Justice Gorsuch's opinion in Bostock-- which applied Title VII's antidiscrimination protections to gay and transgender plaintiffs--symbolized these growing fears. Gorsuch is a devoted originalist and textualist, but he thought that textualism required the result in Bostock, much to the horror of religious and social conservatives. They assumed that, since he had been properly vetted by conservative legal and policy networks, he was on *their* side. This was not how originalism and textualism were supposed to work! By contrast, Justice Alito, who wrote a lengthy dissent in Bostock, reflected the concerns and anxieties of religious and social conservatives, who feared that originalism (and in this case, textualism) would betray them. Alito offered a parade of horribles that, in his view, Gorsuch's blinkered textualism had let loose upon the world.
While all this was happening, a group of conservative intellectuals began promoting nationalism as the key value of American conservatives. A conference on National Conservatism met in July 2019 to try to find common ground. Conservative nationalists sought to theorize and make sense of the recent anti-immigration message of the Republican Party, as well as the growing dissatisfaction with (global) capitalism, cosmopolitanism, and their baleful effects on ordinary Americans.
Meanwhile, religious conservatives of various stripes had for some time been debating among themselves how to push the conservative legal movement in the proper direction. In March 2020, Harvard Law Professor Adrian Vermeule created a stir when he argued that originalism was no longer useful to conservatives and that they should focus instead on using government to promote the "common good." He argued for a right-wing version of Ronald Dworkin's moral reading of the Constitution. This would jettison the conservative legal movement's long-held allegiance to originalism and textualism. It would use the state to foster community and enforce moral values that would, in turn, promote a Catholic conception of the common good.
Vermeule is hardly a representative sample of the conservative movement, or even of religious conservatives. He has long been a critic of originalism, and his work defends the power of the administrative state. He has famously denounced "tyrannophobia"-- the exaggerated and needless fear that government will somehow overreach and destroy our liberties. (Try telling *that* to many conservatives these days.) He is also a Catholic integralist, who believes that the state should ultimately serve the values of the Church. These views are heterodox in the conservative legal movement. But elements of Vermuele's criticism have nevertheless struck a chord with religious conservatives. They felt that they had been manipulated or played by business conservatives, and they accused libertarian conservatives of hijacking the movement for their own ends. (It is worth noting that libertarian legal intellectuals are neither especially numerous or especially powerful in the United States, but to many religious conservatives they are a convenient symbol of what they don't like about the Republican party's business wing and its donor class).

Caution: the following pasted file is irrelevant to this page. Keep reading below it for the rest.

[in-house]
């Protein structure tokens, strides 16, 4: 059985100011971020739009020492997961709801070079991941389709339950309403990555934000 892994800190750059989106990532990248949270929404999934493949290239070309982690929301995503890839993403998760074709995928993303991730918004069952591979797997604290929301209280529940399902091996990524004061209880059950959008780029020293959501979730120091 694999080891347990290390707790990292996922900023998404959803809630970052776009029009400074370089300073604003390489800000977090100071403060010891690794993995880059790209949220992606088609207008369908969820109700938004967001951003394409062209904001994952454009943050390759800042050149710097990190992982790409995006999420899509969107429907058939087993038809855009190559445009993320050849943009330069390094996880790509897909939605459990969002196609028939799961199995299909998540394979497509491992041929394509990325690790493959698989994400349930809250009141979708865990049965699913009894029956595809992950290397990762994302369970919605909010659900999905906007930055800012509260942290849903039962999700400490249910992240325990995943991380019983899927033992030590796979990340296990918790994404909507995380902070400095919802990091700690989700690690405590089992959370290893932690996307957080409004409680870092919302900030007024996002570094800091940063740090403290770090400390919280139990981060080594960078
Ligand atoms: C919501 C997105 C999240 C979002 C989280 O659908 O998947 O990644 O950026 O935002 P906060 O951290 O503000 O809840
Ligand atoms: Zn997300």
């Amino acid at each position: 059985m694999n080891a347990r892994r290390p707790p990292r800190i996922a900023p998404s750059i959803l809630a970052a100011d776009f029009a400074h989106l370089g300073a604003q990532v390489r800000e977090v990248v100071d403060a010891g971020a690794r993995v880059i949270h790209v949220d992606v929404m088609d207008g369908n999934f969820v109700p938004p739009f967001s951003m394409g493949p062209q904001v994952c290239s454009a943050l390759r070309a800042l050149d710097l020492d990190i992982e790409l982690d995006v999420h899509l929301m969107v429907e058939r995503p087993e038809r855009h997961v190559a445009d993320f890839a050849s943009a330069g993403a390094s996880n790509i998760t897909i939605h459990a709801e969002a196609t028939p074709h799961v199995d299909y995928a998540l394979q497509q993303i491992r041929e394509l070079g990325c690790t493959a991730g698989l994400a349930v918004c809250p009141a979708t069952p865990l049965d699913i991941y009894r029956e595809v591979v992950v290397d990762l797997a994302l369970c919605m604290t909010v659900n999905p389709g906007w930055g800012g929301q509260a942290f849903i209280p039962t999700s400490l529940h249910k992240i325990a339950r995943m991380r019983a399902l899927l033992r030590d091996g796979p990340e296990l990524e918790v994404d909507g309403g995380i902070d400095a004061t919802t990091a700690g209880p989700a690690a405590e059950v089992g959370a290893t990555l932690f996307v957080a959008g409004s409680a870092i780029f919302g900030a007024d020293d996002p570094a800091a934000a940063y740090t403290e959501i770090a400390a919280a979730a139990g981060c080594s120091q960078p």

Despite all the discussion of Vermeule's recent writings, conservative legal intellectuals are unlikely to adopt Vermeule's arguments wholesale, because almost none of them are Catholic integralists. Moreover, originalism has been the lingua franca of the movement for so long that it is highly unlikely that most conservative legal intellectuals will give it up.
Nevertheless, social and religious conservatives (whether Catholic, Jewish, or Protestant) may find the idea that the conservative legal movement should pursue the "common good" enticing. That is especially so if the "common good" is defined to correspond roughly to their own values and preferences. Rather than jettison originalism and textualism, it is much more likely that many conservative legal intellectuals will retrofit and adapt originalism and textualism so that they reach results that are more hospitable to the concerns of religious and social conservatives, and, depending on the issue, conservative nationalists as well. This of course, would not be the first time that originalism was transformed.
As these experiments continue, they will run headlong into the project of libertarian, small government, and business conservatives, who have been theorizing and justifying their own versions of originalism and textualism for many years. The clash of these two tendencies will define the conservative legal movement in the coming generation.
Moreover, conservative legal intellectuals are not isolated from the larger trends and movements in American society. My forthcoming book on the cycles of constitutional time argues that the current Reagan regime is about to end and that the Democrats will probably be the dominant party in the next generation. A powerful social movement is arising focusing on questions of racial justice. And the Republican Party will have to deal with the compromises it made to promote and defend Donald Trump's corrupt presidency. Conservatives will face a reckoning from multiple directions, and they will have to adapt, as they always have.
All of this means that conservative legal intellectuals will not just be fighting among themselves. They will also be trying to figure out what do so in the face of these other movements in American politics and thought.
If liberals gain control of the federal government and politics moves to the left, this may cause conservative legal intellectuals to close ranks and once again paper over their differences, as they did during the last part of the New Deal/Civil Rights regime and the first half of the Reagan regime. But it is also possible that conservative legal intellectuals will further splinter, and that the disagreements that have broken out in the past decade will continue for some time to come. The battle lines are being drawn, and the future is uncertain.